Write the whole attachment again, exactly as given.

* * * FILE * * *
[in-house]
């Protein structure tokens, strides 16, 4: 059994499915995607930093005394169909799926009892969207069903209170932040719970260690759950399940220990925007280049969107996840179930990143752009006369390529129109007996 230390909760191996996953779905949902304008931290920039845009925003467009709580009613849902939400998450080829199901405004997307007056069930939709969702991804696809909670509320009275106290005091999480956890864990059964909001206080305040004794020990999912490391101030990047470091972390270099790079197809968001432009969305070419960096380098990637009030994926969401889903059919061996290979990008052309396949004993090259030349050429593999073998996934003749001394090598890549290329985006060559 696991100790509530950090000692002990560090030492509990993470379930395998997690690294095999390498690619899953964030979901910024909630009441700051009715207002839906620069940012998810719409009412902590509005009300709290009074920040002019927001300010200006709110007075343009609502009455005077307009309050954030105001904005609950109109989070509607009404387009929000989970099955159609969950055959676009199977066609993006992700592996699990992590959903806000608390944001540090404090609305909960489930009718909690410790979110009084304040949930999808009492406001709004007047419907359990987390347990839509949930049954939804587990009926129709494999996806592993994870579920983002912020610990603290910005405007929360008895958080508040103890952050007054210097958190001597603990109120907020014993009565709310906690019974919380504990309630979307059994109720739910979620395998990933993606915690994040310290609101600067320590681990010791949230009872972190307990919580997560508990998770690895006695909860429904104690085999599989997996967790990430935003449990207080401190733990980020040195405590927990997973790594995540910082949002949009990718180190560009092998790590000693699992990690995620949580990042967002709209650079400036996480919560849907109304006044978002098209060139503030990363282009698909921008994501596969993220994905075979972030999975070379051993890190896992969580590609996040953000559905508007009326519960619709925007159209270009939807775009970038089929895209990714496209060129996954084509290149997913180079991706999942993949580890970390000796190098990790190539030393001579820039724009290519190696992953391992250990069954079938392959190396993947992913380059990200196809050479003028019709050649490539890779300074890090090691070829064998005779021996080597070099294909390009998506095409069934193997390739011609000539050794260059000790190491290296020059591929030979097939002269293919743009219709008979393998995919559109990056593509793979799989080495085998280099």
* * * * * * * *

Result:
[in-house]
């Protein structure tokens, strides 16, 4: 059994499915995607930093005394169909799926009892969207069903209170932040719970260690759950399940220990925007280049969107996840179930990143752009006369390529129109007996 230390909760191996996953779905949902304008931290920039845009925003467009709580009613849902939400998450080829199901405004997307007056069930939709969702991804696809909670509320009275106290005091999480956890864990059964909001206080305040004794020990999912490391101030990047470091972390270099790079197809968001432009969305070419960096380098990637009030994926969401889903059919061996290979990008052309396949004993090259030349050429593999073998996934003749001394090598890549290329985006060559 696991100790509530950090000692002990560090030492509990993470379930395998997690690294095999390498690619899953964030979901910024909630009441700051009715207002839906620069940012998810719409009412902590509005009300709290009074920040002019927001300010200006709110007075343009609502009455005077307009309050954030105001904005609950109109989070509607009404387009929000989970099955159609969950055959676009199977066609993006992700592996699990992590959903806000608390944001540090404090609305909960489930009718909690410790979110009084304040949930999808009492406001709004007047419907359990987390347990839509949930049954939804587990009926129709494999996806592993994870579920983002912020610990603290910005405007929360008895958080508040103890952050007054210097958190001597603990109120907020014993009565709310906690019974919380504990309630979307059994109720739910979620395998990933993606915690994040310290609101600067320590681990010791949230009872972190307990919580997560508990998770690895006695909860429904104690085999599989997996967790990430935003449990207080401190733990980020040195405590927990997973790594995540910082949002949009990718180190560009092998790590000693699992990690995620949580990042967002709209650079400036996480919560849907109304006044978002098209060139503030990363282009698909921008994501596969993220994905075979972030999975070379051993890190896992969580590609996040953000559905508007009326519960619709925007159209270009939807775009970038089929895209990714496209060129996954084509290149997913180079991706999942993949580890970390000796190098990790190539030393001579820039724009290519190696992953391992250990069954079938392959190396993947992913380059990200196809050479003028019709050649490539890779300074890090090691070829064998005779021996080597070099294909390009998506095409069934193997390739011609000539050794260059000790190491290296020059591929030979097939002269293919743009219709008979393998995919559109990056593509793979799989080495085998280099």